Most registered voters in Mecklenburg County received new voter cards that were sent out by the state. Jason Corwin, Mecklenburg’s Registrar, shared that many of those cards contained incorrect information such as where to voted, incorrect names, and excluded middle names; his office has been hard at work correcting all of the inaccuracies.

Corwin emphasized that polling places for this year’s election—Tuesday, November 8—have not changed. You will vote at the same place you voted last year. He clarified that although some of the schools have closed, he and Superintendent Paul Nichols have spoken and the schools will be open for this election.

“This will be the last time some of them will be used,” Corwin noted.

Early and absentee voting for the November election has begun. While it is slow-going right now  Corwin expects that it will pick up more the closer we come to the election date.

This years ballot will consist of a Congressional Election between incumbent Bob Good (R) and newcomer Josh Throneburg (D); a special election for District 6 School Board in which voters must write-in a candidate as no one qualified; and town elections.

The elections by town are:


-             Mayor

-             Town Council

       Chase City

-             Mayor

-             Town Council


-             Mayor

-             Town Council


-             Town Council

       South Hill

-             Mayor

-             Town Council

The voter registration deadline for the election is Monday, October 17. The absentee/mail-in request deadline is Friday, October 28. Early voting ends Saturday, November 5.

In-person voting can be done at the Registrars Office located at 316 Washington Street in Boydton. The office is open Monday through Friday from 8:30 a.m. until 4:30 p.m. Additional dates will include Saturday, October 29, and Saturday, November 5, from 9 a.m. until 5 p.m. Ballot drop boxes will also be available at all regular polling places on Election Day, November 8, from 7 a.m. until 7 p.m.

This year, Mecklenburg will have 41 different ballot styles in the county as opposed to the normal 5. Each precinct will have no more than 4 different ballot styles. This drastic increase comes from a rules change made by the Commonwealth.

Deputy County Administrator Gottschalk explained why this change was adopted.

Till now all early voting and absentee votes have been tabulated into one central precinct which is typically counted later at night. Due to the rising amounts of early and absentee voters—for example during the 2020 November General Election—it appeared as if large numbers of votes had been brought in which dramatically changed the results as they had appeared beforehand.

However, as more voters chose to vote early or absentee than ever before, the initial figures reflected a smaller percentage of the vote than it normally did.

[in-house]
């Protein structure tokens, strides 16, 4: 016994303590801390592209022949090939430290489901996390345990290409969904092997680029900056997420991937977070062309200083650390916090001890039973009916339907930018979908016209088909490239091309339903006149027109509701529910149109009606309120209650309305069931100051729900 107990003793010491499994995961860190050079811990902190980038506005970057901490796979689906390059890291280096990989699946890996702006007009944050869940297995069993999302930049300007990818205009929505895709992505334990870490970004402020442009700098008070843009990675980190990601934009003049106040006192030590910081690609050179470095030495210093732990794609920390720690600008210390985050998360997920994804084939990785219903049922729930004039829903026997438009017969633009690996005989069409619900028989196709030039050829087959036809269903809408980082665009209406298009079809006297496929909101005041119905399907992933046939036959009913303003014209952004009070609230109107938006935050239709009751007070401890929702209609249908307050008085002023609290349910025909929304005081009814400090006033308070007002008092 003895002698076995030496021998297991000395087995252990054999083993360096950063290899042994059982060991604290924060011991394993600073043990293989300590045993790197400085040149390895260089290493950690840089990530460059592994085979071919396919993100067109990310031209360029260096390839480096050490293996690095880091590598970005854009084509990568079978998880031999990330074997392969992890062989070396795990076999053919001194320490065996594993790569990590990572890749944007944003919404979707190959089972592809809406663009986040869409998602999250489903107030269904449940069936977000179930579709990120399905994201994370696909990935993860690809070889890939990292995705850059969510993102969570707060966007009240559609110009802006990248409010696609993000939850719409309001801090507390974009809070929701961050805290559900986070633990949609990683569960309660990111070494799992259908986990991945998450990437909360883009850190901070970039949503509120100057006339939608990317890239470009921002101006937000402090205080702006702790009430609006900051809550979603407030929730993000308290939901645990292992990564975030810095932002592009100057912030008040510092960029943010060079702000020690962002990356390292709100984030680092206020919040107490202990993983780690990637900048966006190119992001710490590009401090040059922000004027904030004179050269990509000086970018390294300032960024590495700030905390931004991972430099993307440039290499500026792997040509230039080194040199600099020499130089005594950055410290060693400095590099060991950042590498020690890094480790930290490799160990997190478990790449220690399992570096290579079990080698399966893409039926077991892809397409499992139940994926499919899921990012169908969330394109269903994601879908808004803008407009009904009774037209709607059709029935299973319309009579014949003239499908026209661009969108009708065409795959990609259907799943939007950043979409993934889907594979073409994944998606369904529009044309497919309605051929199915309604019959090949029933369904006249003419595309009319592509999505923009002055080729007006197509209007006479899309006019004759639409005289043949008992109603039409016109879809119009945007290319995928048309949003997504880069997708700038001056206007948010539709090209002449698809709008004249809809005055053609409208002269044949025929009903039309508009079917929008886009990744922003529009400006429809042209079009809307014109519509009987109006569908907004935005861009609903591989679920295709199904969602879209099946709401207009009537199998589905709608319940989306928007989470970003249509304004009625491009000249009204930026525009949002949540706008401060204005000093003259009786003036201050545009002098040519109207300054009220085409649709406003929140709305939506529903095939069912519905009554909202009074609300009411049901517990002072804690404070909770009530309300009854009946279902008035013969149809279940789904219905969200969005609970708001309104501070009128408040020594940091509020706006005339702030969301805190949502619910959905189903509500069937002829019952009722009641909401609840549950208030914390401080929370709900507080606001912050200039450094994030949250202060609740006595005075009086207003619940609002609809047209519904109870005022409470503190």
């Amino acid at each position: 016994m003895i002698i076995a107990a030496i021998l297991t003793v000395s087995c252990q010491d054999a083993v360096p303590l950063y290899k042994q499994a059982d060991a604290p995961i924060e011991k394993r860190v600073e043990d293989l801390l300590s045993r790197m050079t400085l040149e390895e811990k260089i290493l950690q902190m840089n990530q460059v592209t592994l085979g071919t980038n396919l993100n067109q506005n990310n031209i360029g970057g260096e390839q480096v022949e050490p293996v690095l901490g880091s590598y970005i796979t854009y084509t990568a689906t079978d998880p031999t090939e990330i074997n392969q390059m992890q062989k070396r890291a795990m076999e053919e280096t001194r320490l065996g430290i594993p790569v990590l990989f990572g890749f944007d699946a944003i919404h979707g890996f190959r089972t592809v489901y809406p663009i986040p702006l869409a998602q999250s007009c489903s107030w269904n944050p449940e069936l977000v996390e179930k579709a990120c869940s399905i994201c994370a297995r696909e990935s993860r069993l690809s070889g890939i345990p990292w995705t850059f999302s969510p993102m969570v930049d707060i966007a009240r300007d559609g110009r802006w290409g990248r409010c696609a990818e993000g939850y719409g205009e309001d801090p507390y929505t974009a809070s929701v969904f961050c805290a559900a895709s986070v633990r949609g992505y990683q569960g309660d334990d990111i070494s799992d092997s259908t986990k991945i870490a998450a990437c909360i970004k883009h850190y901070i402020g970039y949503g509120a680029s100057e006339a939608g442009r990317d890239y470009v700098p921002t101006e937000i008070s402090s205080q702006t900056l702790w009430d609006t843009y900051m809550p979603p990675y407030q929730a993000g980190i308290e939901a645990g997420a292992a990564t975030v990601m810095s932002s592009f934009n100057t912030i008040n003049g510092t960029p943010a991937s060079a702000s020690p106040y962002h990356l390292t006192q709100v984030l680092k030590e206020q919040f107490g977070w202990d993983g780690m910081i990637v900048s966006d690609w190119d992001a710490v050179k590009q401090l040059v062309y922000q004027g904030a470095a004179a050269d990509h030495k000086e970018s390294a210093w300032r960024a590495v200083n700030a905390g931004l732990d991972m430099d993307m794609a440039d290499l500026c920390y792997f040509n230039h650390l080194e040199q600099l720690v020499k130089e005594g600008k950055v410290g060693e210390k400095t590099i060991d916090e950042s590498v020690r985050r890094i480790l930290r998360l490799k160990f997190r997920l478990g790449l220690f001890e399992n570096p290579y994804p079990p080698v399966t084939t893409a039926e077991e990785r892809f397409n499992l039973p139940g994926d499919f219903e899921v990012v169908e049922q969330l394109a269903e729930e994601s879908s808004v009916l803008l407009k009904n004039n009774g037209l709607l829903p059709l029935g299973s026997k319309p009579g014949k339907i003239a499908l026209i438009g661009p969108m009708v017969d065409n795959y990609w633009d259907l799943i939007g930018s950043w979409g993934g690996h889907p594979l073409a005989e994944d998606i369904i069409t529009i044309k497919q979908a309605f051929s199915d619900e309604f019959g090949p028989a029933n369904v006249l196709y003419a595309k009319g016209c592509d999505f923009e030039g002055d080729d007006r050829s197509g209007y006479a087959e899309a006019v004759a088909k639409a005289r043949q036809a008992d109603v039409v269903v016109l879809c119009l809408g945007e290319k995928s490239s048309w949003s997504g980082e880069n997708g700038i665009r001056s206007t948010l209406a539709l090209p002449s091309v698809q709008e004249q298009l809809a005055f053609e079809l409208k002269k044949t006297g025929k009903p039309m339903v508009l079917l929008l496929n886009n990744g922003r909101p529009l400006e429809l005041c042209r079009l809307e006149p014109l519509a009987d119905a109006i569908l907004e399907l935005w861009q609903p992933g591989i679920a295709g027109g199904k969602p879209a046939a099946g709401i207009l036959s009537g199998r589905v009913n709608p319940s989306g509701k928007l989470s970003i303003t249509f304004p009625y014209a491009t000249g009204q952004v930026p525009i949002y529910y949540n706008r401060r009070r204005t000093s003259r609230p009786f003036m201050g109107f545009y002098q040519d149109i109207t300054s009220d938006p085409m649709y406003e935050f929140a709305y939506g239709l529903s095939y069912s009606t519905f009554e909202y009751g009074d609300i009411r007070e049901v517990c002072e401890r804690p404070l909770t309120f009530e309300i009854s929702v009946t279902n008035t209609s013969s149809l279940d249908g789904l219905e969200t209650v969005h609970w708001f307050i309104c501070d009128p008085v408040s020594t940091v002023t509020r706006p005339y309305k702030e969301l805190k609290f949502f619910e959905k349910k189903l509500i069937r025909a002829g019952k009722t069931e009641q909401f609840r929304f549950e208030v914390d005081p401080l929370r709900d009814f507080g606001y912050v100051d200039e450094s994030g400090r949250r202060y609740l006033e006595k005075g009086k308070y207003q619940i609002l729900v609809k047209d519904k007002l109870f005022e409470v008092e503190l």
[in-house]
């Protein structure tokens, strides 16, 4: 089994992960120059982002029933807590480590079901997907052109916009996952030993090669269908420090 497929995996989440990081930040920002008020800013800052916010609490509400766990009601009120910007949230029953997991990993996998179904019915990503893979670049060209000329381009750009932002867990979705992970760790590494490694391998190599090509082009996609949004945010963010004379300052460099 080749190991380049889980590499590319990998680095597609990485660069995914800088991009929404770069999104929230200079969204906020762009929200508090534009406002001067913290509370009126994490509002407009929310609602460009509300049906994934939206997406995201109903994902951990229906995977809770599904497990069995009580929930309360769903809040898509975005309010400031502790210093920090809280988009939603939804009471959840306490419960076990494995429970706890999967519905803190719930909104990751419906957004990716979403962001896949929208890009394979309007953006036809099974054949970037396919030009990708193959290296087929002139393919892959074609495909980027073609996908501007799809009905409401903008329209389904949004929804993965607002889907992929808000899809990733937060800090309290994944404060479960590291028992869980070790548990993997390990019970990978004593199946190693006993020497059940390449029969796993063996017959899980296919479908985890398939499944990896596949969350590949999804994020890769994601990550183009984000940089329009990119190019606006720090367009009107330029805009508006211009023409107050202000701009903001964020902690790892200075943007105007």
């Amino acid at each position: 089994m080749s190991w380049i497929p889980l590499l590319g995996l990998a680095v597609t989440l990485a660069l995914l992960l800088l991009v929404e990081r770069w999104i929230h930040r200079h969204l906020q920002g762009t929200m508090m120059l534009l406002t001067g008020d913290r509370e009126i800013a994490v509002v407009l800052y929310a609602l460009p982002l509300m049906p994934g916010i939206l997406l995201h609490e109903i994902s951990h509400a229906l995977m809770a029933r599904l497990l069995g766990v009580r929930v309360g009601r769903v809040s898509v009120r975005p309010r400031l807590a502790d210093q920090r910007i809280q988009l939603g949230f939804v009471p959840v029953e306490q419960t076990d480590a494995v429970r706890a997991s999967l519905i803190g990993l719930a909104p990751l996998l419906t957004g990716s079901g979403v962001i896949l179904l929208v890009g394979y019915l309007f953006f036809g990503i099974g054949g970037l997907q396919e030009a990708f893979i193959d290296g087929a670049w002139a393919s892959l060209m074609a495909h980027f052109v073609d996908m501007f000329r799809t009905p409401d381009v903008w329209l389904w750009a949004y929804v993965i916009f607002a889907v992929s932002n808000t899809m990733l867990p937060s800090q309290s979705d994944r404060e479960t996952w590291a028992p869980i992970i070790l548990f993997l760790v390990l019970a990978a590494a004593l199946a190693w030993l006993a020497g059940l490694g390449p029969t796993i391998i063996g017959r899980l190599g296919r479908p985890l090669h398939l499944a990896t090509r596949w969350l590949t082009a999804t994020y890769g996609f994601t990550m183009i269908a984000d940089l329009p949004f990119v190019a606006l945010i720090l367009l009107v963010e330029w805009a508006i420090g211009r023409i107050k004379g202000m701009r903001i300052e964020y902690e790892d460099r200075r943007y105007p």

The new change, signed into law by Governor Youngkin in April 2022, will now reflect which precincts the early and absentee votes came from for transparency’s sake. They will still show as absentee ballots, but instead of showing up as one large block of absentee votes, it will show which districts the absentee votes were cast.

All in all, this change won’t affect the totals; it will just give a breakdown of the absentee and early votes precinct-by-precinct.”

“The only way to do that is to have special—well, there’s a couple ways of doing it—but in our case we have these special ballot styles that way you can assign every absentee ballot back to where they were supposed to be,” Gottschalk concluded.

Wayne Carter mentioned that this change will also benefit local politicians, as it will help them plan a campaign path.

The other big change Corwin shared with the board is that campaign finances can no longer be filed at the Mecklenburg Registrar’s office; they must be done online. However Tammy Alexander, the head of Virginia’s Campaign Finance—will come to the county and host a class for anyone interested on either December 12th or 13th. She will be able to explain the rules, provide a walkthrough of the system, and answer any questions.

As was determined last month, the Board of Supervisors held a public hearing for the Transient Occupancy Tax Amendment.

The Virginia General Assembly has made several changes to Transient Occupancy Tax since 2020. The law now allows counties the ability to apply the occupancy tax to the charges applied by third party vendors such as Priceline and Expedia.

Previously, if a customer were to book a hotel room through the hotel, the county would collect occupancy tax on the full amount. However, if a customer were to book through a third-party vendor, they would only be able to collect occupancy tax on the amount that was charged to the vendor.

With the amendment in place, the county would be able to collect that tax on the full amount that a third-party vendor charges. Gottschalk also pointed out that this law hasn’t been changed since 2013. This amendment would just put Mecklenburg County in accordance with the new laws enacted by the Commonwealth of Virginia.

Board member Charles Jones put forth the motion to adopt this amendment; the board voted unanimously in favor.